What Did Jesus

Write on the Ground?

Answered by R.J. Rushdoony

Quoting John William Burgon

“But Jesus stooped down, and with his finger, wrote on the ground.” Again, two verses later, we read, “and again stooped down, and wrote on the ground” (John 8:6-8)

At this point, a great deal of fanciful preaching has been done and many men have let their imagination run wild. What was he writing on the ground? What was the point of all the writing on the ground, or the tracing on the ground? (It can be rendered either way.) 

This is not a matter for imagination; it is a matter where scripture must be allowed to interpret scripture, and the matter has been known, and the answer is to be found in the Old Testament in Numbers chapter 5. What is the significance? 

It can be best summarized by a quotation by Dean Burgon of the Church of England of some generations ago, one of the greatest champions of the infallible Word that we have ever had in the history of the Church. 

The sad fact is that Dean Burgon is rarely mentioned today except in scorn, but he is one of the greatest scholars and one of the greatest champions of the infallible Word, and the true faith, that England ever produced. 

There is one man who carries on the kind of textual scholarship that Dean Burgon did, Dr. Edward Hills. Some of you have read his King James Version Defended and others of his works. 

But Dean Burgon said of this matter, and I quote:

“The scribes and Pharisees bring a woman to our savior on a charge of adultery. The sin prevailed to such an extent among the Jews that the divine enactments concerning one so accused had long since fallen into practical oblivion. 

On the present occasion, our Lord was observed to revive his own ancient ordinance after an hitherto unheard of action. 

The trial by the bitter water or water of conviction (see Numbers 5:11-31) was a species of ordeal intended for the vindication of innocence and the conviction of guilt; but according to the belief that tests proved inefficacious unless the husband himself was innocent of the crime whereof he accused his wife. 

Let the provisions of the law contained in Numbers 5:16-24 be now considered. 

The accused woman, having been brought near and set before the Lord, the priest took holy water in an earthen vessel and put of the dust of the floor of the tabernacle (or the temple), into the water. Then with the bitter water that causeth a curse in his hand, he charged the woman by an oath. 

Next, he wrote the curses in a book and blotted them out with the bitter water, causing the woman to drink the bitter water that causeth a curse, whereupon if she were guilty she fell under a terrible penalty, her body testifying visibly to her sin. If she were innocent, nothing followed.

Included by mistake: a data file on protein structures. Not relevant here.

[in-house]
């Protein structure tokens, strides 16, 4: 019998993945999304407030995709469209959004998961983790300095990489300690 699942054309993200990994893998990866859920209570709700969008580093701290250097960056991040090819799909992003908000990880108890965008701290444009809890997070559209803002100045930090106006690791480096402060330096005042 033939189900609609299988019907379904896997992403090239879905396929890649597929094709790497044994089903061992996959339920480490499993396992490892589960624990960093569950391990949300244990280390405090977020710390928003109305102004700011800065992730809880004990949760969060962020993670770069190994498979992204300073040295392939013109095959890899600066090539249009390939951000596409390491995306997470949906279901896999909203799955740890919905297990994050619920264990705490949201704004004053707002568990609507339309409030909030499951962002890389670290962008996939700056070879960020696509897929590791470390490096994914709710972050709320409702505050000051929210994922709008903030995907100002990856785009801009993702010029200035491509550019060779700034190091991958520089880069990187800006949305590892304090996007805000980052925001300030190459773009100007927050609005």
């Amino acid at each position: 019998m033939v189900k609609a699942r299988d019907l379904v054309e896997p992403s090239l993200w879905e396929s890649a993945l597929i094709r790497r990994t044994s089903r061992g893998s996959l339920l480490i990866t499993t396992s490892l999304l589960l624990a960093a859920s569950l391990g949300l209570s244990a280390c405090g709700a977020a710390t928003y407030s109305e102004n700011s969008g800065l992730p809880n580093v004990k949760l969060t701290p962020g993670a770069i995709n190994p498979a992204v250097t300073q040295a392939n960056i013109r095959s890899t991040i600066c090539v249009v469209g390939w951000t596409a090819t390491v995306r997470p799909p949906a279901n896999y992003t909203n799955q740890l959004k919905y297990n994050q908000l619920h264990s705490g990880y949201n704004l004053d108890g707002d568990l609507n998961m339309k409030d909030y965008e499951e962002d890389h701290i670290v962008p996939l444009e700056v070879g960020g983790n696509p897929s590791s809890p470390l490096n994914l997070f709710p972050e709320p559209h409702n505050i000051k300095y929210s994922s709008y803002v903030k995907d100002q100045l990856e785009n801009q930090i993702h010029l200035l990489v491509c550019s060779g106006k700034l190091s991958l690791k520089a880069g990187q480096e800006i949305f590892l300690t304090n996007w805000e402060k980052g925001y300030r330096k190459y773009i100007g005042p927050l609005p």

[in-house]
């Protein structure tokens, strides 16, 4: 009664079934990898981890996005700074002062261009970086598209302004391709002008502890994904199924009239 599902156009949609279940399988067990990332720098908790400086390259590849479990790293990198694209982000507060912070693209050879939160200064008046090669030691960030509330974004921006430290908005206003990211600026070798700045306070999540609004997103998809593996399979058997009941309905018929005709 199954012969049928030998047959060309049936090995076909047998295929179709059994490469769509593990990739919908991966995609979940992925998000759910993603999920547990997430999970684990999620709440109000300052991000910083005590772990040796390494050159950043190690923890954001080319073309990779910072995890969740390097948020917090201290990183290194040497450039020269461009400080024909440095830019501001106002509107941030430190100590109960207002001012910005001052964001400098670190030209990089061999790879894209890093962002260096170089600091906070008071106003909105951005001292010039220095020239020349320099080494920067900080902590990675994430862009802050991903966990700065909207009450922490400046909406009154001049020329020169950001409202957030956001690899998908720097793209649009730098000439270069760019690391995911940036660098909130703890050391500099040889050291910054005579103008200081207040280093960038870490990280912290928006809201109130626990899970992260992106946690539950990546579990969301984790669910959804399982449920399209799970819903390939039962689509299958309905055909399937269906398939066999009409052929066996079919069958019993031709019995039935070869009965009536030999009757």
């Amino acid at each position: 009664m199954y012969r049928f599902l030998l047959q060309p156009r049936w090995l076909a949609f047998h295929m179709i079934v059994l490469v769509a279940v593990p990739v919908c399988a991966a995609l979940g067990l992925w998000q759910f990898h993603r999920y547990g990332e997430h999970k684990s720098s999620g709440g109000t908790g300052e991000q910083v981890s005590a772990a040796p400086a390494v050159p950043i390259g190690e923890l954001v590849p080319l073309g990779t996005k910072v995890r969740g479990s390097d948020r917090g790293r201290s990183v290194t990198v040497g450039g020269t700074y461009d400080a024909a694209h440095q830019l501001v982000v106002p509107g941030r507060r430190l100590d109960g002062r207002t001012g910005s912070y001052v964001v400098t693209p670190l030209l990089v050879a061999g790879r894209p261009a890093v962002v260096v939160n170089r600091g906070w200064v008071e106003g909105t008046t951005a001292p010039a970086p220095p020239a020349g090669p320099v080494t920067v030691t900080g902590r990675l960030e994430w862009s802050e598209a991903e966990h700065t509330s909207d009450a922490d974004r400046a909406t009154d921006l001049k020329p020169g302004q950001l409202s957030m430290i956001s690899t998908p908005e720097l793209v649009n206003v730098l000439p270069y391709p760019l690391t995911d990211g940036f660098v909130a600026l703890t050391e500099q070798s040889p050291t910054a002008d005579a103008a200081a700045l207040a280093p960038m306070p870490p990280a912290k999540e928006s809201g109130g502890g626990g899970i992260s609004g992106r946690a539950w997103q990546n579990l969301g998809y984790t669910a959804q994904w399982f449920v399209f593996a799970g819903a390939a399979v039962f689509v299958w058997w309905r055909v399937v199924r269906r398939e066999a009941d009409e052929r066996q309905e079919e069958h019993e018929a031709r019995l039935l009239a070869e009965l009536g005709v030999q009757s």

And now, who sees not that the Holy One dealt with his hypocritical assailments as if they had been the accused parties? Into the presence of incarnate Jehovah verily they had been brought. And perhaps when he stooped down and wrote upon the ground it was a bitter sentence (that is one of the curses) against the adulterer and adulteress which he wrote. 

We have but to assume some connection between the curse which he thus traced in the dust in the floor of the tabernacle or temple and the words which he uttered with his lips, and he may with truth be declared to have taken of the dust and put it on the water and caused them to drink of the bitter water which causeth the curse. 

For when by his Holy Spirit, our great High Priest in his human flesh addressed these adulterers, what did he but present them with the Living Water—himself, in an earthen vessel. 

Did he not further charge them with an oath of cursing, saying if ye have not gone aside to uncleanness, be free from the bitter water, but if ye be defiled are being presented with which alternative? 

Did they not, self-convicted, go out one by one? And what else was this but their own acquittal of the sinful woman for whose condemnation they had shown themselves so impatient? 

Surely it was the water of conviction as it is six times called which they had been compelled to drink, whereupon convicted by their own conscience as St. John relates, they had pronounced the other’s acquittal. 

Finally, note that by himself, declining to condemn the accused woman, our Lord also did in effect blot out those curses which he had already written against her in the dust when he made the floor of the sanctuary his book.” 

Now Dean Burgon said it better than anyone before or after, and very faithfully, in terms of scripture.  

Source: Pocket College (IBL13: Law in the New Testament)